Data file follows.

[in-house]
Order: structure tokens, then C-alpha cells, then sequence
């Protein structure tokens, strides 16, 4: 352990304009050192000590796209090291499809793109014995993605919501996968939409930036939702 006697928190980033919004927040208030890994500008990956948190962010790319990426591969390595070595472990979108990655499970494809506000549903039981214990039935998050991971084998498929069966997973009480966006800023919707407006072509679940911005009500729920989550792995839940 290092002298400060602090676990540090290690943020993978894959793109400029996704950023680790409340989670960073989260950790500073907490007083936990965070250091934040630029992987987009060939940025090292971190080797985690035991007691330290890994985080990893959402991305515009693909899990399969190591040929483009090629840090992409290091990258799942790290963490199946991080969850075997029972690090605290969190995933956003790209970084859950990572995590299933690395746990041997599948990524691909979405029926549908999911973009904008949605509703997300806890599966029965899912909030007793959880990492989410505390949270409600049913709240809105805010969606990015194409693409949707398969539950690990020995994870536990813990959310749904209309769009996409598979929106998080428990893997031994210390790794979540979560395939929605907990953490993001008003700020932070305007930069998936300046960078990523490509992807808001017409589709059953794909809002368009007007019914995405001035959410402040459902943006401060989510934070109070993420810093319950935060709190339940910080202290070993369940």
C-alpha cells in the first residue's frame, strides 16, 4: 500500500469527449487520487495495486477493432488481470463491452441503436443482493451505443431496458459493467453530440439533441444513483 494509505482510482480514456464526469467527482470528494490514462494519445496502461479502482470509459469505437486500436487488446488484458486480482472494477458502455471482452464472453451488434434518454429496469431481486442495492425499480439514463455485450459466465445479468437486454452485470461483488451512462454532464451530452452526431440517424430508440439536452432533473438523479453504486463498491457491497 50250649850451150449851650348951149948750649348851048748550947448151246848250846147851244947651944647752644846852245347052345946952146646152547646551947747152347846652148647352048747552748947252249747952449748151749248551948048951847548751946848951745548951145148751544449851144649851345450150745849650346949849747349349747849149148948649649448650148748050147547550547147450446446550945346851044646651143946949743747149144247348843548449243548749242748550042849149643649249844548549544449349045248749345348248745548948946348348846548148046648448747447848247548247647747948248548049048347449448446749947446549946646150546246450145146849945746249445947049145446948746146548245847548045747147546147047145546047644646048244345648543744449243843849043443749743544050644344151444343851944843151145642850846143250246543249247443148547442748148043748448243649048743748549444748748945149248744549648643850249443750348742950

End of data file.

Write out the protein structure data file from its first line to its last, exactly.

[in-house]
Order: structure tokens, then C-alpha cells, then sequence
């Protein structure tokens, strides 16, 4: 352990304009050192000590796209090291499809793109014995993605919501996968939409930036939702 006697928190980033919004927040208030890994500008990956948190962010790319990426591969390595070595472990979108990655499970494809506000549903039981214990039935998050991971084998498929069966997973009480966006800023919707407006072509679940911005009500729920989550792995839940 290092002298400060602090676990540090290690943020993978894959793109400029996704950023680790409340989670960073989260950790500073907490007083936990965070250091934040630029992987987009060939940025090292971190080797985690035991007691330290890994985080990893959402991305515009693909899990399969190591040929483009090629840090992409290091990258799942790290963490199946991080969850075997029972690090605290969190995933956003790209970084859950990572995590299933690395746990041997599948990524691909979405029926549908999911973009904008949605509703997300806890599966029965899912909030007793959880990492989410505390949270409600049913709240809105805010969606990015194409693409949707398969539950690990020995994870536990813990959310749904209309769009996409598979929106998080428990893997031994210390790794979540979560395939929605907990953490993001008003700020932070305007930069998936300046960078990523490509992807808001017409589709059953794909809002368009007007019914995405001035959410402040459902943006401060989510934070109070993420810093319950935060709190339940910080202290070993369940």
C-alpha cells in the first residue's frame, strides 16, 4: 500500500469527449487520487495495486477493432488481470463491452441503436443482493451505443431496458459493467453530440439533441444513483 494509505482510482480514456464526469467527482470528494490514462494519445496502461479502482470509459469505437486500436487488446488484458486480482472494477458502455471482452464472453451488434434518454429496469431481486442495492425499480439514463455485450459466465445479468437486454452485470461483488451512462454532464451530452452526431440517424430508440439536452432533473438523479453504486463498491457491497 50250649850451150449851650348951149948750649348851048748550947448151246848250846147851244947651944647752644846852245347052345946952146646152547646551947747152347846652148647352048747552748947252249747952449748151749248551948048951847548751946848951745548951145148751544449851144649851345450150745849650346949849747349349747849149148948649649448650148748050147547550547147450446446550945346851044646651143946949743747149144247348843548449243548749242748550042849149643649249844548549544449349045248749345348248745548948946348348846548148046648448747447848247548247647747948248548049048347449448446749947446549946646150546246450145146849945746249445947049145446948746146548245847548045747147546147047145546047644646048244345648543744449243843849043443749743544050644344151444343851944843151145642850846143250246543249247443148547442748148043748448243649048743748549444748748945149248744549648643850249443750348742950